I wish I were a better at …
I hope I do well…
I pray that I have a good day…
These are common statements from people as they relate to how they feel or think they will perform in an their upcoming contest. They also indicate a lack of confidence.
Confidence is a construct of belief in our abilities. Confidence comes from among other things: quality practice, believing in abilities, other persons, quality instruction, fitness, diet, and doing the right things off the field of competition.
Though confidence can certainly be fed by successful performances and typically if we perform well it feeds our confidence to do well or better in the future. However that is not always the case. And the reason is that confidence is a mental construct which is up to the individual interpretation of such events. If the individual expected more out of their performance than what occurred then despite what everyone else may view as “successful” and would “feed confidence” it in fact could do the very opposite to this athlete.
So confidence is impacted by our interpretations of objective performance and we can build confidence by viewing our capabilities in other areas of life or even by seeing what others can do.
Here is what is difficult for athletes to get: it is possible to be quite confident in being able to do something even though we have never done it before! It is also possible to be quite confident in doing something even if by objective measures we are not that good. And that is the real secret. Develop your confidence now and don’t wait for outcomes to validate or feed your confidence level. Low confidence will most definitely adversely affect performances through tentative actions and the stress of competition. Strong confidence will bolster your performances by allowing you to rebound and not get down even after an error or lapse or bad play or race.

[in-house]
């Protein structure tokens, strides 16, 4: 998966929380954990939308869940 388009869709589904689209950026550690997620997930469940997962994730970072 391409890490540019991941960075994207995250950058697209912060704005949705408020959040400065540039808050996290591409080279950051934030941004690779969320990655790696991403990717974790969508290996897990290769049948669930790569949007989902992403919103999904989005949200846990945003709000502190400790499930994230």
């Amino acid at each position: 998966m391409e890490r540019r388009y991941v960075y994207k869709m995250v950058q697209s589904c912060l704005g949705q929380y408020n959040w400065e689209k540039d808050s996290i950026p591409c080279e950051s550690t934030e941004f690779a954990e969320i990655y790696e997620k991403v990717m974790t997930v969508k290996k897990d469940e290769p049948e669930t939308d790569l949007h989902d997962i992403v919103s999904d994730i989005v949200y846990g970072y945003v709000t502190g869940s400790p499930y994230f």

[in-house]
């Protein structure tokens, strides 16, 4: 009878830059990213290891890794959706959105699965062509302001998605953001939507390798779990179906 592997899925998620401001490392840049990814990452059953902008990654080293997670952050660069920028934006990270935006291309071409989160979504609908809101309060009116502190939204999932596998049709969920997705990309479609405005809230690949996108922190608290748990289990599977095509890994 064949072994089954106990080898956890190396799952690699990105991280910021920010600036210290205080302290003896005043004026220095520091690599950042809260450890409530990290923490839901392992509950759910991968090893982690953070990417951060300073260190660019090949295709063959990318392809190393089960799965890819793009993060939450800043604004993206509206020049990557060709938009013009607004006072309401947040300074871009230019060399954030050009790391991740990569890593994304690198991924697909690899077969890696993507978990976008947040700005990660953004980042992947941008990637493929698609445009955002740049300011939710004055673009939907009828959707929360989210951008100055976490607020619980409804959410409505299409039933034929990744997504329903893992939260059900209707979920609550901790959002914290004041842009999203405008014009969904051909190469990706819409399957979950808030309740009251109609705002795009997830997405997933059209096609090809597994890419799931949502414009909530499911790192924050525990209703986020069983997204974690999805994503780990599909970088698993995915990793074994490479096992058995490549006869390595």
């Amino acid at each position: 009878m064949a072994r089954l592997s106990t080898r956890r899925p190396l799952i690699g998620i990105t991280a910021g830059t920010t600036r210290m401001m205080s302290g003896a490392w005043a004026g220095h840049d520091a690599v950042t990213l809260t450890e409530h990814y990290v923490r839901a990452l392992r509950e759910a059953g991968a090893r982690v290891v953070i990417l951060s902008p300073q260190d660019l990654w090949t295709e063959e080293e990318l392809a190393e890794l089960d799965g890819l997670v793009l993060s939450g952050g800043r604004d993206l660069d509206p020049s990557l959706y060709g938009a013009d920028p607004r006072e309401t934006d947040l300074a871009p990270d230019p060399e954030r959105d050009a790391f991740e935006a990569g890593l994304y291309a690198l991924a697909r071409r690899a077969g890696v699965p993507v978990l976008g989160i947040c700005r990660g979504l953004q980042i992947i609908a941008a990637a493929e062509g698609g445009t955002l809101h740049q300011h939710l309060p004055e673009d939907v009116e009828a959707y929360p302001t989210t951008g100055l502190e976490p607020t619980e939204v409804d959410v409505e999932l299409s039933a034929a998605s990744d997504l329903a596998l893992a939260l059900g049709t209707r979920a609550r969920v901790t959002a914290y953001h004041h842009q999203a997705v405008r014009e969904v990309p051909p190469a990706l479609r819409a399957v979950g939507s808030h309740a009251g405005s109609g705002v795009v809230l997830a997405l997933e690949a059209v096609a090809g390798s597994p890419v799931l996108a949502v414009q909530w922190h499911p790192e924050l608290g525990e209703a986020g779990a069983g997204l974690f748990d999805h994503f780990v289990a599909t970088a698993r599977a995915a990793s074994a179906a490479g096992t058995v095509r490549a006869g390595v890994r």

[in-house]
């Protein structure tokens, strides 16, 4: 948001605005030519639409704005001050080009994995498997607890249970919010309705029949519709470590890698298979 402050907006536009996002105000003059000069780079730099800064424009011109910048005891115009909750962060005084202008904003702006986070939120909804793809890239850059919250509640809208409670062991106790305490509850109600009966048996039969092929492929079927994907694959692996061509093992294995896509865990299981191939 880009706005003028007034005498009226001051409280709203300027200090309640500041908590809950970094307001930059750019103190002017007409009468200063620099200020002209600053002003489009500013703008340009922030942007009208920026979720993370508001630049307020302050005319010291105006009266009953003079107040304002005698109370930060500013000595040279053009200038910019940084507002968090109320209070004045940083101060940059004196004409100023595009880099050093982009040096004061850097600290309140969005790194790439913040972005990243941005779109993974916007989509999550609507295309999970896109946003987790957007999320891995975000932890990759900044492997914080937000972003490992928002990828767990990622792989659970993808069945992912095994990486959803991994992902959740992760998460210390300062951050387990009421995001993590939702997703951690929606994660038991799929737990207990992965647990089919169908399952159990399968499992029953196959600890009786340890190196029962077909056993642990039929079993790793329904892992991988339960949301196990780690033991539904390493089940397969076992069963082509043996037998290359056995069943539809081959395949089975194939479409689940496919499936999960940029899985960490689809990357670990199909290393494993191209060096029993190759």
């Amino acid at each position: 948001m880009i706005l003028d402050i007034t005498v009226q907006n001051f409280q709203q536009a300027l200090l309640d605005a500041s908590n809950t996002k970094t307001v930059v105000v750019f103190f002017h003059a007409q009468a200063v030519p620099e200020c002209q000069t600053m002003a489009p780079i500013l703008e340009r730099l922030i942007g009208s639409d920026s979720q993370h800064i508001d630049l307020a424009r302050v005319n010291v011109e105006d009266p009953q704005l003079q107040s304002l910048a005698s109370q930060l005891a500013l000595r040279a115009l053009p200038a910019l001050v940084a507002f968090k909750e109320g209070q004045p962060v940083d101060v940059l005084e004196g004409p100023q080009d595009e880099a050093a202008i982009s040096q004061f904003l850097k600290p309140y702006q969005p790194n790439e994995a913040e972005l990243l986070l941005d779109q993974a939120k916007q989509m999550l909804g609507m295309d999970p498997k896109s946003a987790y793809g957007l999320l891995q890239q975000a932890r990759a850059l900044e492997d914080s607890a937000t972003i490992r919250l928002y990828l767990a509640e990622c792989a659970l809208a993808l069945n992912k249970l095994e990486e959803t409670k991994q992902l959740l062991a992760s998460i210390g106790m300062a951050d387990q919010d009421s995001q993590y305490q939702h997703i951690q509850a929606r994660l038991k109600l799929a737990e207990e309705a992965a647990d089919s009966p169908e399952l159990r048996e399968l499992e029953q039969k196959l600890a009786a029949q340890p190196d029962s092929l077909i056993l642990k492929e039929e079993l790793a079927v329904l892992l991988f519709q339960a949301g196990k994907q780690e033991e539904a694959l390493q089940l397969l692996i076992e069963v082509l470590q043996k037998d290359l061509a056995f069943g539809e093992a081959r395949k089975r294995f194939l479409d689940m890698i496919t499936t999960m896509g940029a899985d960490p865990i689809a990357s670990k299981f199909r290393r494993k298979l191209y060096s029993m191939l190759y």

Confidence can be evidenced by how someone characterizes or describes efforts or competitions. Here are what we might call levels of self-confidence: I hope, Maybe I’ll, I think, I believe, I know, I will.
Hoping, wishing and praying that some performance occurs is the weakest form of confident thinking. It leaves all outcomes to external and uncontrollable sources.
“Maybe” opens a door, and “I think” is creeping in the door to taking some control of the outcome. “Believing” that you can do something is a stronger statement.
On the other hand, “knowing” that you can do something is the strongest representation of confidence. It is not open to debate. I simply “know” I can do this. And the final level is one step beyond because it indicates action: I will.
Our self-talk guides our actions. It is important to create talk about our capabilities that feeds our confidence. That in turn feeds our actions. It is more likely that our actions will reinforce strong confidence and ultimately lead to more consistent performances and breakthrough performances. Start now in changing how you talk about your capabilities.